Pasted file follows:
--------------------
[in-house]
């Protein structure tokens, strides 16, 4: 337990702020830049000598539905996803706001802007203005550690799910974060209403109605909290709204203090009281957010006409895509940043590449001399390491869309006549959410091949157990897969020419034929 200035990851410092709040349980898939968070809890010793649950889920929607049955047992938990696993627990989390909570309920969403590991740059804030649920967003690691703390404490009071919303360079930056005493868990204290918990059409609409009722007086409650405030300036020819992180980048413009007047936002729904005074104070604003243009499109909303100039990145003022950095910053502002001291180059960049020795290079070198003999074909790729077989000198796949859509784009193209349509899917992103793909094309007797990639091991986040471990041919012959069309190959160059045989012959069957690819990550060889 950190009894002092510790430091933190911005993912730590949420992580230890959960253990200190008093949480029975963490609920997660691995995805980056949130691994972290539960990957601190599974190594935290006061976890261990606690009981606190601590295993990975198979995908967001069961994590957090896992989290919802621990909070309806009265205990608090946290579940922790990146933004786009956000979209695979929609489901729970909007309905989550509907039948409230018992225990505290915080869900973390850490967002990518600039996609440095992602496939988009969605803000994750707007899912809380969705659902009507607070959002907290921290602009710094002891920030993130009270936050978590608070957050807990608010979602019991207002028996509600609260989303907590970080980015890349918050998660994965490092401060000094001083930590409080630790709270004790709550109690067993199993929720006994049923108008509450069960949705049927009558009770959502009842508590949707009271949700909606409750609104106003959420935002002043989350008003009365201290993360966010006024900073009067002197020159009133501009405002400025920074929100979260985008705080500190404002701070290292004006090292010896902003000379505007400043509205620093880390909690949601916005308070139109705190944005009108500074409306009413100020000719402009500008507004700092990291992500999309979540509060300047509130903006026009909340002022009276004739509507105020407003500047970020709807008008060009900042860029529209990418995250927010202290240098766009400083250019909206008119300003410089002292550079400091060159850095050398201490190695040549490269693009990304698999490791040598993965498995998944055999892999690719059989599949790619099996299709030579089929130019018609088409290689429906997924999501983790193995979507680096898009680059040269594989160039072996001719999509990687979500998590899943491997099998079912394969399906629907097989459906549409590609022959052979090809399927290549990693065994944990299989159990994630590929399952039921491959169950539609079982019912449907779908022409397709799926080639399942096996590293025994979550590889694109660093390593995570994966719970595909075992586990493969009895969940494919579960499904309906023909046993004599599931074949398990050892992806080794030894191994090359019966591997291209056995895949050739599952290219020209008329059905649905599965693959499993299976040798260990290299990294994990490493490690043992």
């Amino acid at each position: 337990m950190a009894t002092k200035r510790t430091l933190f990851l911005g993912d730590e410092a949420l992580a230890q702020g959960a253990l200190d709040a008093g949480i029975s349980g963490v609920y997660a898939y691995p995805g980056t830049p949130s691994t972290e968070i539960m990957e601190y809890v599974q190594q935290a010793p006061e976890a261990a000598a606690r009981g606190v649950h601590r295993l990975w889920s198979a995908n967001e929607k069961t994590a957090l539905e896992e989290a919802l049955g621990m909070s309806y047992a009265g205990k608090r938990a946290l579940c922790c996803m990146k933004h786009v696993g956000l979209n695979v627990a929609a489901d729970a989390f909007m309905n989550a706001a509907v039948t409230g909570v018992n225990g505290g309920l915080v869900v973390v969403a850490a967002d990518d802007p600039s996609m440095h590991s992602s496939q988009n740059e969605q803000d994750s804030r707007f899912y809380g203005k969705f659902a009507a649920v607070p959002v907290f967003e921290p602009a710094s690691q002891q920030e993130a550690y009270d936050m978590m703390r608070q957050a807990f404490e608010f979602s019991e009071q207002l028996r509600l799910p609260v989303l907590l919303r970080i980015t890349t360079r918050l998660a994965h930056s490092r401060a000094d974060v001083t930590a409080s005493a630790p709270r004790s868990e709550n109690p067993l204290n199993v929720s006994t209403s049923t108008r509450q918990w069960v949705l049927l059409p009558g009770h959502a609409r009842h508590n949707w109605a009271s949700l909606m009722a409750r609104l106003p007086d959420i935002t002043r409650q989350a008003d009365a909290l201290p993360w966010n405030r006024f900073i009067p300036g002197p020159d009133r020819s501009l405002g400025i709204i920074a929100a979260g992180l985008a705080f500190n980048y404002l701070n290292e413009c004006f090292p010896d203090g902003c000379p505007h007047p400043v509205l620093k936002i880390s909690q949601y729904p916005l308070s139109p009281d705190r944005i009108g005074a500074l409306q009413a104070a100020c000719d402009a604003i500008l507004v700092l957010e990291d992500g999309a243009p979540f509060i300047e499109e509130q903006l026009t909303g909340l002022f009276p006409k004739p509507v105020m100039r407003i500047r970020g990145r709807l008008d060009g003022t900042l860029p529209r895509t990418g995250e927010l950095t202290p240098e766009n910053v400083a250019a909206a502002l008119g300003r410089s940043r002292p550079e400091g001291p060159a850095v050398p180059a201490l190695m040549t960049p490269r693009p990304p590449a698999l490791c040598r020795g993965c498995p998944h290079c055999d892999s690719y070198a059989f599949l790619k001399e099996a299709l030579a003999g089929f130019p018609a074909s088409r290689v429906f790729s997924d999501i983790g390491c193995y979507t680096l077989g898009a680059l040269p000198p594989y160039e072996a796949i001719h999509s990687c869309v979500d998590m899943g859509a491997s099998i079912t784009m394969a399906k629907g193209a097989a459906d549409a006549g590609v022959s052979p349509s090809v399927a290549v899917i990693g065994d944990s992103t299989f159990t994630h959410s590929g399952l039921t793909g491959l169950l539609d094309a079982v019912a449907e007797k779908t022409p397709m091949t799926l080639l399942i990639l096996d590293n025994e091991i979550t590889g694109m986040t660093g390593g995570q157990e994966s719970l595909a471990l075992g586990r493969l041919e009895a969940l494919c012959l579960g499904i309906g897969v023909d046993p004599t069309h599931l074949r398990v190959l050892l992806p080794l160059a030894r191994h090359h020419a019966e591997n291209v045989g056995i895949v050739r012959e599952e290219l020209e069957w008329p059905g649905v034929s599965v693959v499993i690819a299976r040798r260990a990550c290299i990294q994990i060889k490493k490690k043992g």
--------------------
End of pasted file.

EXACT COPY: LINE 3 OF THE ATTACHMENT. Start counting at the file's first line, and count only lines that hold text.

């Amino acid at each position: 337990m950190a009894t002092k200035r510790t430091l933190f990851l911005g993912d730590e410092a949420l992580a230890q702020g959960a253990l200190d709040a008093g949480i029975s349980g963490v609920y997660a898939y691995p995805g980056t830049p949130s691994t972290e968070i539960m990957e601190y809890v599974q190594q935290a010793p006061e976890a261990a000598a606690r009981g606190v649950h601590r295993l990975w889920s198979a995908n967001e929607k069961t994590a957090l539905e896992e989290a919802l049955g621990m909070s309806y047992a009265g205990k608090r938990a946290l579940c922790c996803m990146k933004h786009v696993g956000l979209n695979v627990a929609a489901d729970a989390f909007m309905n989550a706001a509907v039948t409230g909570v018992n225990g505290g309920l915080v869900v973390v969403a850490a967002d990518d802007p600039s996609m440095h590991s992602s496939q988009n740059e969605q803000d994750s804030r707007f899912y809380g203005k969705f659902a009507a649920v607070p959002v907290f967003e921290p602009a710094s690691q002891q920030e993130a550690y009270d936050m978590m703390r608070q957050a807990f404490e608010f979602s019991e009071q207002l028996r509600l799910p609260v989303l907590l919303r970080i980015t890349t360079r918050l998660a994965h930056s490092r401060a000094d974060v001083t930590a409080s005493a630790p709270r004790s868990e709550n109690p067993l204290n199993v929720s006994t209403s049923t108008r509450q918990w069960v949705l049927l059409p009558g009770h959502a609409r009842h508590n949707w109605a009271s949700l909606m009722a409750r609104l106003p007086d959420i935002t002043r409650q989350a008003d009365a909290l201290p993360w966010n405030r006024f900073i009067p300036g002197p020159d009133r020819s501009l405002g400025i709204i920074a929100a979260g992180l985008a705080f500190n980048y404002l701070n290292e413009c004006f090292p010896d203090g902003c000379p505007h007047p400043v509205l620093k936002i880390s909690q949601y729904p916005l308070s139109p009281d705190r944005i009108g005074a500074l409306q009413a104070a100020c000719d402009a604003i500008l507004v700092l957010e990291d992500g999309a243009p979540f509060i300047e499109e509130q903006l026009t909303g909340l002022f009276p006409k004739p509507v105020m100039r407003i500047r970020g990145r709807l008008d060009g003022t900042l860029p529209r895509t990418g995250e927010l950095t202290p240098e766009n910053v400083a250019a909206a502002l008119g300003r410089s940043r002292p550079e400091g001291p060159a850095v050398p180059a201490l190695m040549t960049p490269r693009p990304p590449a698999l490791c040598r020795g993965c498995p998944h290079c055999d892999s690719y070198a059989f599949l790619k001399e099996a299709l030579a003999g089929f130019p018609a074909s088409r290689v429906f790729s997924d999501i983790g390491c193995y979507t680096l077989g898009a680059l040269p000198p594989y160039e072996a796949i001719h999509s990687c869309v979500d998590m899943g859509a491997s099998i079912t784009m394969a399906k629907g193209a097989a459906d549409a006549g590609v022959s052979p349509s090809v399927a290549v899917i990693g065994d944990s992103t299989f159990t994630h959410s590929g399952l039921t793909g491959l169950l539609d094309a079982v019912a449907e007797k779908t022409p397709m091949t799926l080639l399942i990639l096996d590293n025994e091991i979550t590889g694109m986040t660093g390593g995570q157990e994966s719970l595909a471990l075992g586990r493969l041919e009895a969940l494919c012959l579960g499904i309906g897969v023909d046993p004599t069309h599931l074949r398990v190959l050892l992806p080794l160059a030894r191994h090359h020419a019966e591997n291209v045989g056995i895949v050739r012959e599952e290219l020209e069957w008329p059905g649905v034929s599965v693959v499993i690819a299976r040798r260990a990550c290299i990294q994990i060889k490493k490690k043992g």